"A particular set of conditions made the Duke wireless network experience some minor and temporary disruptions in service," Duke spokeswoman Tracy Futhey said in a written statement posted on the university's Web site. "Those conditions involve our deployment of a very large Cisco-based wireless network that supports multiple network protocols."
San Jose, Calif.-based Cisco Inc. (CSCO) said it worked with Duke and Apple this week to identify the network issue that was causing the problem.
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Elizabeth McNichols, a Cisco spokeswoman, declined to be more specific, and officials at Duke did not immediately return a message seeking additional comment.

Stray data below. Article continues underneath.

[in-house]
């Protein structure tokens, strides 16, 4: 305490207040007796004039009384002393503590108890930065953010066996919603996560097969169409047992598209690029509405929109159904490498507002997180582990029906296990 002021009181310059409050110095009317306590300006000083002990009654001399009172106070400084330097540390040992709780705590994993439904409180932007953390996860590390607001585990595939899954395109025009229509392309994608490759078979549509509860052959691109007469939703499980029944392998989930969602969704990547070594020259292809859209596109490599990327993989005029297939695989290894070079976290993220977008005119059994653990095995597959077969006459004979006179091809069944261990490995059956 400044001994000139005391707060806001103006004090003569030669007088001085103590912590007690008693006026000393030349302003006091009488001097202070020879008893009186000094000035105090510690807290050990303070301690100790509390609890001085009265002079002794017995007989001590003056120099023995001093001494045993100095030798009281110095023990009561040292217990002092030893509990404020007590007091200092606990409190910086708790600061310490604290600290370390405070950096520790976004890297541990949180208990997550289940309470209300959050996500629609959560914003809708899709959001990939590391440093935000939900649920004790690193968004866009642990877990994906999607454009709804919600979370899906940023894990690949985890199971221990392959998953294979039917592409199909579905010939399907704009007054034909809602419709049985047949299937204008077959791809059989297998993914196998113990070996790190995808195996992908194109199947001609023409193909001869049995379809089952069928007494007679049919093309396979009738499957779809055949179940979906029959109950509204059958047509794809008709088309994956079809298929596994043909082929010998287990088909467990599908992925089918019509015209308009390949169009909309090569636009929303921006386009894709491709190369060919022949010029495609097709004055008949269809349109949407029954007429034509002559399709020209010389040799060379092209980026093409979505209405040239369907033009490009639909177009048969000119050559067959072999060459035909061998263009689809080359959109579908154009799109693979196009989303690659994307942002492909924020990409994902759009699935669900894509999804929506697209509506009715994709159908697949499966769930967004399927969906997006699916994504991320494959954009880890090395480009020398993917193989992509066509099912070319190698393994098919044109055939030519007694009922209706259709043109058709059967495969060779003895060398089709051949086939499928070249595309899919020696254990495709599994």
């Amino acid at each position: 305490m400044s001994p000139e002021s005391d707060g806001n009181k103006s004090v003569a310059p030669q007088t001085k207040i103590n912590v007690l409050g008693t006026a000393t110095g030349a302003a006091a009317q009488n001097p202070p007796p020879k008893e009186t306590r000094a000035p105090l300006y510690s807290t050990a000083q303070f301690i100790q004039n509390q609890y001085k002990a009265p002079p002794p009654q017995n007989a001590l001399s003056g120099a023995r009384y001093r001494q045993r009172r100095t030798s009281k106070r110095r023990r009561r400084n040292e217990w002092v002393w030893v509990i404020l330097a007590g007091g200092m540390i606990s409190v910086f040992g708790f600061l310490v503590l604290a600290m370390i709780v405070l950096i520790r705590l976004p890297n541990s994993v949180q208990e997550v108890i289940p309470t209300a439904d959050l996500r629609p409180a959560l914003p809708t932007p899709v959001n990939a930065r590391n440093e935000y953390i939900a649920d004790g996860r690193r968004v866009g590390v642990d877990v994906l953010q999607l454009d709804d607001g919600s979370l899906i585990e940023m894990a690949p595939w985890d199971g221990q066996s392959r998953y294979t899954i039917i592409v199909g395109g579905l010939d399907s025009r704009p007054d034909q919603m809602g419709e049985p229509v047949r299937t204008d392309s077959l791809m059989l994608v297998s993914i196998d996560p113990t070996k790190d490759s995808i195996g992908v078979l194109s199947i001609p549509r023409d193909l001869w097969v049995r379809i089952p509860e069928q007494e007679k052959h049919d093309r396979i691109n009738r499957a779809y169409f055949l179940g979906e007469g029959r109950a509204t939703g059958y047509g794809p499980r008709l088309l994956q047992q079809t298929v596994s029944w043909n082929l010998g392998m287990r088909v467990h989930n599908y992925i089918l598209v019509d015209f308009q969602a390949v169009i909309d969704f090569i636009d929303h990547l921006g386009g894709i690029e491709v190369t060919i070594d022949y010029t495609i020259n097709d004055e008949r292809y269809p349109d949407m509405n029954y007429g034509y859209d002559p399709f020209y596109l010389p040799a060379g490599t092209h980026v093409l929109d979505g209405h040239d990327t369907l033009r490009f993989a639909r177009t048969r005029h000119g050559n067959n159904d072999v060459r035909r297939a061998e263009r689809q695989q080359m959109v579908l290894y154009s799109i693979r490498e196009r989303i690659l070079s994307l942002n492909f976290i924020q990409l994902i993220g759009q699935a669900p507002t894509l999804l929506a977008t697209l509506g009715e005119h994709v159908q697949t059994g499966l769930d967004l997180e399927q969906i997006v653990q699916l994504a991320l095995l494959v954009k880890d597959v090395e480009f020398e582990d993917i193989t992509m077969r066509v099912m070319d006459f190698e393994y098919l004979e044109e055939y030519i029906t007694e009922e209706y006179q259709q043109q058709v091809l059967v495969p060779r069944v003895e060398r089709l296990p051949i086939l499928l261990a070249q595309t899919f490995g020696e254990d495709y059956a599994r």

"Cisco has provided a fix that has been applied to Duke's network and the problem has not occurred since," the company said in a written statement.
The school's Wi-Fi wireless network had jammed nine times for spans of about 10 minutes, and a review of network traffic led Duke's technology team to iPhone users.
Cupertino, Calif.-based Apple released the iPhone, its first cell phone, at the end of June. The phones retail for $499 to $599 and combine cell phone capability with a media player and Wi-Fi access.